Oracle R Enterprise includes several functions that create R models with data in Database tables.
These functions are available at this time:
This approach has several advantages, as described in ore.lm() and ore.stepwise() Advantages.
ore.lm()
performs least squares regression on data represented in an ore.frame object. The model creates a model matrix using the model.matrix
method from the OREstats
package. The model matrix and the response variable are then represented in SQL and passed to an in-database algorithm. The in-database algorithm estimates the model using an algorithm involving a block update QR decomposition with column pivoting. After the in-database algorithm estimates the coefficients, it does a second pass of the data to estimate the model-level statistics. Finally, the model is returned as an ore.lm
object.
The implementation of ore.lm()
and ore.stepwise()
provides several advantages, as described in ore.lm() and ore.stepwise() Advantages.
ore.lm
will not estimate the coefficient values for a set of collinear terms.
After the model is created, use summary
to create a summary of the model.
For an example, see Linear Regression Example.
These are important advantages of the way that ore.lm()
and ore.stepwise()
are implemented:
Both algorithms provide accurate solutions using out-of-core QR factorization. QR factorization decomposes a matrix into an orthogonal matrix and a triangular matrix.
QR-based estimates are often are substantially more accurate than alternative techniques.
QR is an algorithm of choice for difficult rank-deficient models.
You can process data that does not fit into machine's memory, that is, out-of-core data. QR factors a matrix into two matrices, one of which fit into memory with he other stored on disk.
ore.lm()
and ore.stepwise()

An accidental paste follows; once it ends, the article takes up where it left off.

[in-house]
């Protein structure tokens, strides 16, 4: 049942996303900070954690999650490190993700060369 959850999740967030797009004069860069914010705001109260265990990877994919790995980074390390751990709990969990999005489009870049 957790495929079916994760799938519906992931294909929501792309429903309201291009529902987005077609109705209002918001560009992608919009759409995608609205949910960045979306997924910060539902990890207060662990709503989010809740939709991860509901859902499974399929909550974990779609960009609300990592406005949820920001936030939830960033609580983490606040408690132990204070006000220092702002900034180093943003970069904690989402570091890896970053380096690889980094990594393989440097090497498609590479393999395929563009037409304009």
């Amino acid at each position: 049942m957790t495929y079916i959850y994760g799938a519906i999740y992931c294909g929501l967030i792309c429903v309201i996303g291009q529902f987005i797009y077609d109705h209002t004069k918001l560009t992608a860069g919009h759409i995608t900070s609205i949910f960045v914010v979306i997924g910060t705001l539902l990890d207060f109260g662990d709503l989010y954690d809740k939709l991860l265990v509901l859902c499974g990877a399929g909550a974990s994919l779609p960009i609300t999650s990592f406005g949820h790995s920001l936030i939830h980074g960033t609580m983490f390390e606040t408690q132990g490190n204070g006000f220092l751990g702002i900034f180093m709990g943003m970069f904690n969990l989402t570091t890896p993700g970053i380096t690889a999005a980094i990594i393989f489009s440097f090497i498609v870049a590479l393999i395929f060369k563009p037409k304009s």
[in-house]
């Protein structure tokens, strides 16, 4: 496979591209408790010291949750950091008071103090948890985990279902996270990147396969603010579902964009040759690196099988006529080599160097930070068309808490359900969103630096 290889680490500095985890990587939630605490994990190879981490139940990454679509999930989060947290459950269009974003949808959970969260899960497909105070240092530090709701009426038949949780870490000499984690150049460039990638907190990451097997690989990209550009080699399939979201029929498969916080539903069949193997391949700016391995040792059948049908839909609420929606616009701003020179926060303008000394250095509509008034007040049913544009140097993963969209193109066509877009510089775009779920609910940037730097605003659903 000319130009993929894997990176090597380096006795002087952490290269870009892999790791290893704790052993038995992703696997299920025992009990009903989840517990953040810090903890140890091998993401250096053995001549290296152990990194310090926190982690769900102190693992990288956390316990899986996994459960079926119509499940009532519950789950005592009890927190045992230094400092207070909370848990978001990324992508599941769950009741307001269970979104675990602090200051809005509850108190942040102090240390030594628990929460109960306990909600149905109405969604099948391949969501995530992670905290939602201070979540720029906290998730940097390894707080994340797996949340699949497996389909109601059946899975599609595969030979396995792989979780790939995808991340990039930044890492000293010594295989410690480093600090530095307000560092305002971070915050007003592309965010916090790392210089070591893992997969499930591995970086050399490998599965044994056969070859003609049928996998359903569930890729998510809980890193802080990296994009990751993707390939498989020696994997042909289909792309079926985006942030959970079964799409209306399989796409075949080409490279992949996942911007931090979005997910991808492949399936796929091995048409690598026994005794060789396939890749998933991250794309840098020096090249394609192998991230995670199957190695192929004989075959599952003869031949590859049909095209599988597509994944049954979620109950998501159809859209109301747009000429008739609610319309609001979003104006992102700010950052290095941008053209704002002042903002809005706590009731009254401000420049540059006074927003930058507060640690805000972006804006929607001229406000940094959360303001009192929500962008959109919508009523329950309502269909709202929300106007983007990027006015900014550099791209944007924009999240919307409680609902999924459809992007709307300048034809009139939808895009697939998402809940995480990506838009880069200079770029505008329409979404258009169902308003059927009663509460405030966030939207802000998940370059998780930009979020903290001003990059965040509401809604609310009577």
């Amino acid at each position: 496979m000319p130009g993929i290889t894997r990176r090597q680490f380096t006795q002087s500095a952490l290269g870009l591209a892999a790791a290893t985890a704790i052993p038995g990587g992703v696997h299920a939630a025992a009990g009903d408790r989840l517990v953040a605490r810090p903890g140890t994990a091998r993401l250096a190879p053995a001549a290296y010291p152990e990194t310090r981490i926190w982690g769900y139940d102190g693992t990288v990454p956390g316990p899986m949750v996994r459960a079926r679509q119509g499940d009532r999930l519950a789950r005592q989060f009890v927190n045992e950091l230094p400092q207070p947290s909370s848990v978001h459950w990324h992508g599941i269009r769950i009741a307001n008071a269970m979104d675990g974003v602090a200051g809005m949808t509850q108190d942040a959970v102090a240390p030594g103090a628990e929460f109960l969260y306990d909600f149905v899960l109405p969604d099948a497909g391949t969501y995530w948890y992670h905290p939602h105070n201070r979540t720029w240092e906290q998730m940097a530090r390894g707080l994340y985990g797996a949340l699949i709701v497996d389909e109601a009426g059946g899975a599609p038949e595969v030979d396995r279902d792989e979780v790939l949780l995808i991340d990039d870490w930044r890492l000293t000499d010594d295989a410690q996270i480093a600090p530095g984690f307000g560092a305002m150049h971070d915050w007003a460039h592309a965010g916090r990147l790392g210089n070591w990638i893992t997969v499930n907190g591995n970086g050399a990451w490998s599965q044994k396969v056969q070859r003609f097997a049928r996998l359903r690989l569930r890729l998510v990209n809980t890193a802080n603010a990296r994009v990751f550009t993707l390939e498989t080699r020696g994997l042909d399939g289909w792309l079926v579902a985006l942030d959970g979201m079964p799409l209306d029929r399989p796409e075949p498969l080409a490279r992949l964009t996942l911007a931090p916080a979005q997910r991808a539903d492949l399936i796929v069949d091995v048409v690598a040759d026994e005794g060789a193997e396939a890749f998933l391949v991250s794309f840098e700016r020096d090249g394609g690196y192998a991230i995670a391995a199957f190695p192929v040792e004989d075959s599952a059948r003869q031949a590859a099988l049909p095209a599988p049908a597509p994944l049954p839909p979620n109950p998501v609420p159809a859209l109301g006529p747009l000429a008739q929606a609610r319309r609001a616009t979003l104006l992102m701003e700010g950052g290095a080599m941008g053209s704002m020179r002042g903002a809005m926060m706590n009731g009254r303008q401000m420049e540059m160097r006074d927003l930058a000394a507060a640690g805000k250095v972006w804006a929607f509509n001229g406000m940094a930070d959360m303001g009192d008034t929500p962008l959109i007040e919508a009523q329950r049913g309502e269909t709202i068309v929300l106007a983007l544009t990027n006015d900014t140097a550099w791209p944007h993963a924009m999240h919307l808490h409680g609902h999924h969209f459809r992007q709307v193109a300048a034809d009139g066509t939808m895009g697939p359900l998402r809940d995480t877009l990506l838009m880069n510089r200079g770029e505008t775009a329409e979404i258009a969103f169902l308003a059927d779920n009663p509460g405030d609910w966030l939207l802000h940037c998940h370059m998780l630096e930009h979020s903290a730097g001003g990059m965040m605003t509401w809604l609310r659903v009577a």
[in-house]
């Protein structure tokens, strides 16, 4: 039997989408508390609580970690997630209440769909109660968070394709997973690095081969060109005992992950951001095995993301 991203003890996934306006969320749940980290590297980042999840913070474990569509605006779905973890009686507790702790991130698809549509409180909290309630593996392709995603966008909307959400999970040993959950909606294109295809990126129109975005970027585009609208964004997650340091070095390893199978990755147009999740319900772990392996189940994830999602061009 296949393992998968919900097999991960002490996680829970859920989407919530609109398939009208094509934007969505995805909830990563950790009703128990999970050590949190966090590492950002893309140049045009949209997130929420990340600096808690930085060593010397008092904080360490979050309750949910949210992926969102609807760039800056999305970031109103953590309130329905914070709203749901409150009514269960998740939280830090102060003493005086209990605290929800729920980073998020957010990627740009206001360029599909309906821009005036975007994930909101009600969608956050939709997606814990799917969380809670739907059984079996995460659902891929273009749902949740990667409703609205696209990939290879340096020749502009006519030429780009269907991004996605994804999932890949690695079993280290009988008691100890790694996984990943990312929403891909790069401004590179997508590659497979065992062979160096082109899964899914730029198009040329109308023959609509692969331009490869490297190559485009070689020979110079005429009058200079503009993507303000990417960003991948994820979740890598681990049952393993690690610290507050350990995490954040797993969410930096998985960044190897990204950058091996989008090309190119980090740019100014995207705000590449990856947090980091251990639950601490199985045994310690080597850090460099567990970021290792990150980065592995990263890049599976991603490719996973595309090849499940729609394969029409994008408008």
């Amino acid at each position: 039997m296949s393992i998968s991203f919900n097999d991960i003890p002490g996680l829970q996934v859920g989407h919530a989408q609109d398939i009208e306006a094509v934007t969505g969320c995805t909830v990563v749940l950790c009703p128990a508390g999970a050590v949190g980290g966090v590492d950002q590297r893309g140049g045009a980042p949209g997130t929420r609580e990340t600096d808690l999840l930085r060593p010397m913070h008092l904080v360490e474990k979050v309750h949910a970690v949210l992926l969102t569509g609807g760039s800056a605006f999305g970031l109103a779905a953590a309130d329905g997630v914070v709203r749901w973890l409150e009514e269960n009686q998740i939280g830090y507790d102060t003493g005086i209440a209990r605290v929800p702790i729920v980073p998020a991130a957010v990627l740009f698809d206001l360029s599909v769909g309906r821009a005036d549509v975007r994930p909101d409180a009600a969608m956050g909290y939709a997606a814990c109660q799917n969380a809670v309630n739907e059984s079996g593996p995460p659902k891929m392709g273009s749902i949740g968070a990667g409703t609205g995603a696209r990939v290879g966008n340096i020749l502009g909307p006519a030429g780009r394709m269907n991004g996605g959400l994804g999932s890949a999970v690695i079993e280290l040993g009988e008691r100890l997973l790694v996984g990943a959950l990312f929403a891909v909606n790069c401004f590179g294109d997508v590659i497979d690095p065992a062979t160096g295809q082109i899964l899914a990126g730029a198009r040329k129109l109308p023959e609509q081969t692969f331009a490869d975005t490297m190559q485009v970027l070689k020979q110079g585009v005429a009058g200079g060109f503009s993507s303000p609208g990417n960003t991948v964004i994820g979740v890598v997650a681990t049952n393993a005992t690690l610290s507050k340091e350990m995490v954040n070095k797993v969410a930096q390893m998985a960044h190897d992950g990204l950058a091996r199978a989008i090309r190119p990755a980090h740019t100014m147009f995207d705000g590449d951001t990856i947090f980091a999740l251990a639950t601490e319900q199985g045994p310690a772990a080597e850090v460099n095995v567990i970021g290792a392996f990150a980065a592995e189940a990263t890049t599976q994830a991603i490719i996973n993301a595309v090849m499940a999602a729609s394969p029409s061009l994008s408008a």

can solve data sets with more than one billion rows.
ore.lm()
and ore.stepwise()
allow fast implementations of forward, backward, and stepwise model selection techniques.
ore.neural
has similar advantages.
This example pusheslongley
to a table and builds a regression model:
# longley consiste of employment statistics: head(longley) GNP.deflator GNP Unemployed Armed.Forces Population Year Employed 1947 83.0 234.289 235.6 159.0 107.608 1947 60.323 1948 88.5 259.426 232.5 145.6 108.632 1948 61.122 1949 88.2 258.054 368.2 161.6 109.773 1949 60.171 1950 89.5 284.599 335.1 165.0 110.929 1950 61.187 1951 96.2 328.975 209.9 309.9 112.075 1951 63.221 1952 98.1 346.999 193.2 359.4 113.270 1952 63.639 #Push longley to a table LONGLEY <- ore.push(longley) # Fit full model oreFit1 <- ore.lm(Employed ~ ., data = LONGLEY) summary(oreFit1)
For more information, see the R help associated with ore.lm
invoked by help(ore.lm)
.
ore.stepwise()
performs stepwise least squares regression on data represented in an ore.frame
object. The model creates a model matrix using the model.matrix
method from the OREstats
package. The model matrix and the response variable are then represented in SQL and passed to an in-database algorithm. The in-database algorithm estimates the model using an algorithm involving a block update QR decomposition with column pivoting. After the in-database algorithm estimates the coefficients, it does a second pass of the data to estimate the model-level statistics. Finally, the model is returned as an ore.stepwise
object.
ore.stepwise()
excludes collinear terms throughout the computation.
After the model is created, use summary
to view a summary of the model.
For an example, see Stepwise Regression Example.
This example pushes longley
to a table and builds a stepwise model.
LONGLEY <- ore.push(longley) # Two stepwise alternatives oreStep1 <- ore.stepwise(Employed ~ .^2, data = LONGLEY, add.p = 0.1, drop.p = 0.1) oreStep2 <- step(ore.lm(Employed ~ 1, data = LONGLEY), scope = terms(Employed ~ .^2, data = LONGLEY))
For more information, see the R help associated with ore.lm
invoked by help(ore.lm)
.
Neural network models can be used to capture intricate nonlinear relationships between inputs and outputs, or to find patterns in data.
ore.neural()
builds a single layer feedforward neural network on ore.frame
data.
ore.neural()
uses the Broyden–Fletcher–Goldfarb–Shanno (BFGS) method to solve the underlying unconstrained nonlinear optimization problem that results from fitting a neural network.
The output of ore.neural()
is an object of type ore.neural
.
For detailed information about parameters and output, see the R help for ore.neural()
. For an example, see Neural Network Example.
This example builds a neural network with default values, including hidden size 1.
The longley
data set consists of statistics related to employment. This example pushes longley
to a table. Note that the example creates a model that uses a subset of longley
and then predicts results for a different subset of longley
.
trainData <- ore.push(longley[1:11, ]) testData <- ore.push(longley[12:16, ]) fit <- ore.neural('Employed ~ GNP + Population + Year', data = trainData) ans <- predict(fit, newdata = testData)